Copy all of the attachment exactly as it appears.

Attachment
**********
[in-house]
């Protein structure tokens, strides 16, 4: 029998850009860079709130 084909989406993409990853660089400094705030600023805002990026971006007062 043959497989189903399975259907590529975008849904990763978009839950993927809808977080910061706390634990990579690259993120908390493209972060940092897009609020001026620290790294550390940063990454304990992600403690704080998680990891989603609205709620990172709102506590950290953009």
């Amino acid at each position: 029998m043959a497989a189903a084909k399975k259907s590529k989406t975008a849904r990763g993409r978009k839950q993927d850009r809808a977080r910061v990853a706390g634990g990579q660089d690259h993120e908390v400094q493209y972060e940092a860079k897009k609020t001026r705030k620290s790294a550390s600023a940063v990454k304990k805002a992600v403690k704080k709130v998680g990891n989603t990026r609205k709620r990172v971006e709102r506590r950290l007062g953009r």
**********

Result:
[in-house]
């Protein structure tokens, strides 16, 4: 029998850009860079709130 084909989406993409990853660089400094705030600023805002990026971006007062 043959497989189903399975259907590529975008849904990763978009839950993927809808977080910061706390634990990579690259993120908390493209972060940092897009609020001026620290790294550390940063990454304990992600403690704080998680990891989603609205709620990172709102506590950290953009």
């Amino acid at each position: 029998m043959a497989a189903a084909k399975k259907s590529k989406t975008a849904r990763g993409r978009k839950q993927d850009r809808a977080r910061v990853a706390g634990g990579q660089d690259h993120e908390v400094q493209y972060e940092a860079k897009k609020t001026r705030k620290s790294a550390s600023a940063v990454k304990k805002a992600v403690k704080k709130v998680g990891n989603t990026r609205k709620r990172v971006e709102r506590r950290l007062g953009r």